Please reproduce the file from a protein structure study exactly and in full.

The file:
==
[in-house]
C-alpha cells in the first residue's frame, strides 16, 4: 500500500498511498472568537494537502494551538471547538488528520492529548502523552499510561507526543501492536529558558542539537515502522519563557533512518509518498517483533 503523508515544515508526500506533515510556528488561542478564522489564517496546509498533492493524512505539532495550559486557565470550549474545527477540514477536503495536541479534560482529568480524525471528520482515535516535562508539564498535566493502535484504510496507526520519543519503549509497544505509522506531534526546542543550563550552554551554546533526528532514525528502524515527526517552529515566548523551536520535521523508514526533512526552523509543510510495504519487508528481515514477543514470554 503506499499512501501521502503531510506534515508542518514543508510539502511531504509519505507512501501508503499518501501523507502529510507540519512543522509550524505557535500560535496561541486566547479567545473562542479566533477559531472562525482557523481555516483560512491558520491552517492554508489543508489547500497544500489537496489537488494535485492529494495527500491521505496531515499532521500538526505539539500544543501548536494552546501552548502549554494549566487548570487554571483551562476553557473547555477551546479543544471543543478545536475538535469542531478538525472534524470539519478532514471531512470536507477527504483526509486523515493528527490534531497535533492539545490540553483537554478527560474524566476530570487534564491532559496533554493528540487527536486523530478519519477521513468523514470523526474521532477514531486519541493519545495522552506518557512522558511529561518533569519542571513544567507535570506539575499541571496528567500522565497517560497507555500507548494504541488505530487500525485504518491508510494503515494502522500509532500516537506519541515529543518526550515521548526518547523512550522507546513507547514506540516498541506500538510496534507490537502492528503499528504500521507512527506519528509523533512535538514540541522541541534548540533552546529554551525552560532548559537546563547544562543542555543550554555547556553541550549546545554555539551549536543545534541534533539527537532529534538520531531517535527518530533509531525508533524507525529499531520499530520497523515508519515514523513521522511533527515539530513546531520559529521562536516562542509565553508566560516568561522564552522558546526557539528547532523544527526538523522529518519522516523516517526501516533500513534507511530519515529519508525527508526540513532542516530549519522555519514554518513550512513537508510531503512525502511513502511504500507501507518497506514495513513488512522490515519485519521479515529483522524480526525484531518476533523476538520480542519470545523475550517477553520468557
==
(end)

[in-house]
C-alpha cells in the first residue's frame, strides 16, 4: 500500500498511498472568537494537502494551538471547538488528520492529548502523552499510561507526543501492536529558558542539537515502522519563557533512518509518498517483533 503523508515544515508526500506533515510556528488561542478564522489564517496546509498533492493524512505539532495550559486557565470550549474545527477540514477536503495536541479534560482529568480524525471528520482515535516535562508539564498535566493502535484504510496507526520519543519503549509497544505509522506531534526546542543550563550552554551554546533526528532514525528502524515527526517552529515566548523551536520535521523508514526533512526552523509543510510495504519487508528481515514477543514470554 503506499499512501501521502503531510506534515508542518514543508510539502511531504509519505507512501501508503499518501501523507502529510507540519512543522509550524505557535500560535496561541486566547479567545473562542479566533477559531472562525482557523481555516483560512491558520491552517492554508489543508489547500497544500489537496489537488494535485492529494495527500491521505496531515499532521500538526505539539500544543501548536494552546501552548502549554494549566487548570487554571483551562476553557473547555477551546479543544471543543478545536475538535469542531478538525472534524470539519478532514471531512470536507477527504483526509486523515493528527490534531497535533492539545490540553483537554478527560474524566476530570487534564491532559496533554493528540487527536486523530478519519477521513468523514470523526474521532477514531486519541493519545495522552506518557512522558511529561518533569519542571513544567507535570506539575499541571496528567500522565497517560497507555500507548494504541488505530487500525485504518491508510494503515494502522500509532500516537506519541515529543518526550515521548526518547523512550522507546513507547514506540516498541506500538510496534507490537502492528503499528504500521507512527506519528509523533512535538514540541522541541534548540533552546529554551525552560532548559537546563547544562543542555543550554555547556553541550549546545554555539551549536543545534541534533539527537532529534538520531531517535527518530533509531525508533524507525529499531520499530520497523515508519515514523513521522511533527515539530513546531520559529521562536516562542509565553508566560516568561522564552522558546526557539528547532523544527526538523522529518519522516523516517526501516533500513534507511530519515529519508525527508526540513532542516530549519522555519514554518513550512513537508510531503512525502511513502511504500507501507518497506514495513513488512522490515519485519521479515529483522524480526525484531518476533523476538520480542519470545523475550517477553520468557